The Flexcharge Night Watchman dusk-to-dawn controller is designed to be mounted outside in a marine salt air environment. It is completely waterproof, and very small (1" x 1" x 1") for mounting in an inconspicuous location.
Because power consumption is always a concern on battery powered systems (sail boats, PV systems, RVs, etc.) the Night Watchman is designed to use an extremely small amount of power in standby mode (only 0.00015A or 0.15mA), yet it is capable of supplying up to 10A of load current.
The Night Watchman will turn 12V incandescent, fluorescent, or LED lights ON in the evening within a half hour of sunset, and OFF in the morning within a half hour of sun rise.
The Night Watchman’s circuitry is designed to prevent flickering therefore it can be used to control 12V fluorescent lamps. 1-year warranty.
Quick guide for selecting the right charge controller
Each time you charge deep cycle batteries with solar panels, it's necessary to use a charge controller in the circuit to protect the battery from over charging, and in some instances from over discharging. The only exception is when using solar panels smaller than 5W. Choosing the most suitable charge controller is simple and only requires two steps:
Step 1 - Voltage selection
Select a charge controller that is compatible with the system voltage. The standard configurations are 12, 24, and 48 volts. If you are wiring your batteries for 24 volts you need a charge controller that is rated at 24 volts.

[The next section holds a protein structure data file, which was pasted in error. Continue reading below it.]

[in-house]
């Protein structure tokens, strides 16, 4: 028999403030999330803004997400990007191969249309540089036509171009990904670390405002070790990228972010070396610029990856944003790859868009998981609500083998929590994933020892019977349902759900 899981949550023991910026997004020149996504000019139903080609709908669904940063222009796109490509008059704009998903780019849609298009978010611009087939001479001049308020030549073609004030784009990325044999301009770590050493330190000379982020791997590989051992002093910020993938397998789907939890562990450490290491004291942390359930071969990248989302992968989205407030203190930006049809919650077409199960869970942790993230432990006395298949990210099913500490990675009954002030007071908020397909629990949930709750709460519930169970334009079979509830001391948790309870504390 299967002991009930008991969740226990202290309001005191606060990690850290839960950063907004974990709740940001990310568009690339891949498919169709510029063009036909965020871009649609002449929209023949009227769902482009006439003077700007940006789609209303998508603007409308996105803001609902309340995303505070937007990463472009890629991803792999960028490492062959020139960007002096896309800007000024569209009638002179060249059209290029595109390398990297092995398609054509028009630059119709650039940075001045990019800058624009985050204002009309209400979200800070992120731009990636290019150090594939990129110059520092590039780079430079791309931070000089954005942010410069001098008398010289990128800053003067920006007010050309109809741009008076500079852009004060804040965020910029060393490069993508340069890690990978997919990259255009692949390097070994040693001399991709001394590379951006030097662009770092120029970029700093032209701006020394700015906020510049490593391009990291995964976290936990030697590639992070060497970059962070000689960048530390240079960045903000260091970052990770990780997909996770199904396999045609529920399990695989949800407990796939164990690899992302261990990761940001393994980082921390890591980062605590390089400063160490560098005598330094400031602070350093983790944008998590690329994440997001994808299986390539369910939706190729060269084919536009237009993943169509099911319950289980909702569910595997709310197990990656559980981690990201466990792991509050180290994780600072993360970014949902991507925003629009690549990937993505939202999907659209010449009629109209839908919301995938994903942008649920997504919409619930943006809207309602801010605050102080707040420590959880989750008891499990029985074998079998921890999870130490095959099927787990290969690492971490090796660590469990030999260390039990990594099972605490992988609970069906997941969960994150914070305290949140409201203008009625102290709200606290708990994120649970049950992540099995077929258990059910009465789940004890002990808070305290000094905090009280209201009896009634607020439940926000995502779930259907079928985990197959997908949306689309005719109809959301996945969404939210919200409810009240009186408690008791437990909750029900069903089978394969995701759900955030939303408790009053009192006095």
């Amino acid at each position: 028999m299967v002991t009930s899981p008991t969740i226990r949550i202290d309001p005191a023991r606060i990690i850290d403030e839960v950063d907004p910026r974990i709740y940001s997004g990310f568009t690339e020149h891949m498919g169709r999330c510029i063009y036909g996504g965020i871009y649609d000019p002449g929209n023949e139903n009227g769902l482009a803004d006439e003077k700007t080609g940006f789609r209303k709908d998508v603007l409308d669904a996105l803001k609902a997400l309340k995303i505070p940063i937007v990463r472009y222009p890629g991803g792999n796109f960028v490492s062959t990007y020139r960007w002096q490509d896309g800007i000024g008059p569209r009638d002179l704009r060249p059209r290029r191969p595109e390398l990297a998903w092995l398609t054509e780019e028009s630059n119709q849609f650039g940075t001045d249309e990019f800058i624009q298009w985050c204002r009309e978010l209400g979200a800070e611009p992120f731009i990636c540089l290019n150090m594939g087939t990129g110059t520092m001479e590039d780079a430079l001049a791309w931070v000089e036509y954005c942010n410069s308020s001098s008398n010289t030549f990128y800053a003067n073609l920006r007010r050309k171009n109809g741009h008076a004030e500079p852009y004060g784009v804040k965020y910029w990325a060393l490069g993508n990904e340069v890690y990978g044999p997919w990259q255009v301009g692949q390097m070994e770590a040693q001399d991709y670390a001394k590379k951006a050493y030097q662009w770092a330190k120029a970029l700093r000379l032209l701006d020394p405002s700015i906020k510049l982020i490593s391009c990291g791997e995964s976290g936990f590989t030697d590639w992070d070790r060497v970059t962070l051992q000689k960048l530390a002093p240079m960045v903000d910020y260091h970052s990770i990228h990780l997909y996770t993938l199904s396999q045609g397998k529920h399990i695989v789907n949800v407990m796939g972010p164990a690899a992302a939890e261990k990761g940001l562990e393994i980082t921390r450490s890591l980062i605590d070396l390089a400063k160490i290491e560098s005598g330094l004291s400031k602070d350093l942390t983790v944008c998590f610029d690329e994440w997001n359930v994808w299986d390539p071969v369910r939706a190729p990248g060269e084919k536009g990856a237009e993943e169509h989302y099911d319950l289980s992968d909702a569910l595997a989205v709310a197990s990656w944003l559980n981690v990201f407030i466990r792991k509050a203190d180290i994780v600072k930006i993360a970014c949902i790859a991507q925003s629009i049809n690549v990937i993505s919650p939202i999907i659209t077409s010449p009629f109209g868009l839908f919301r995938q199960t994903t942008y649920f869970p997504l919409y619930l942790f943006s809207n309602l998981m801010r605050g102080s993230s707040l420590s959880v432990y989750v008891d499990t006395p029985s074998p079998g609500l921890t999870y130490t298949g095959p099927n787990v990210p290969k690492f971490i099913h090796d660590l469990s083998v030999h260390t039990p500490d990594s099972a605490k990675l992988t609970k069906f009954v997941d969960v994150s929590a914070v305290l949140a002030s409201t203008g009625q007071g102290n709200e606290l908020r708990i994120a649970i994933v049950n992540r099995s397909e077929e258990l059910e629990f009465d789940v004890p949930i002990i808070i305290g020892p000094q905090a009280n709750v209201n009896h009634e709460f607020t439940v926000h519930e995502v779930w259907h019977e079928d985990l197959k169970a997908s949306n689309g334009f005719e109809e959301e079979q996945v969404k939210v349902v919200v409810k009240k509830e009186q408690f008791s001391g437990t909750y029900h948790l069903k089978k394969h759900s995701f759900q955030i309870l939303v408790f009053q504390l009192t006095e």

Some controllers are voltage specific, meaning that the voltage cannot be changed or substituted. Other more sophisticated controllers include a voltage auto-detect feature, which allows it to be used with different voltage settings.
Step 2 - Current capacity
Select a charge controller that can handle the maximum output current of the solar panel (or solar array). The maximum possible current that a PV panel can generate is the “short circuit current,” indicated as Isc in the panel’s label or specs sheet.
It’s recommended to include a safety factor for isolated events as well. For example, a solar panel with a Isc of 7.89 amp could potentially produce an extra 25% on a sunny day with very clear snow pack. (additional light reflected off the snow). This results in a possible maximum of 9.86 amp (7.89 x 1.25 = 9.86 amp). In this case, a 10 amp charge controller would be recommended.
Below you will find a quick guide to choosing the proper charge controller for several popular solar panel sizes.
12V olar panels 5W - 45W
Phocos CM 04 Charge Controller 4A, 12V
12V solar panels up to 70W
Flexcharge PV7D Charge Controller 7A - 12V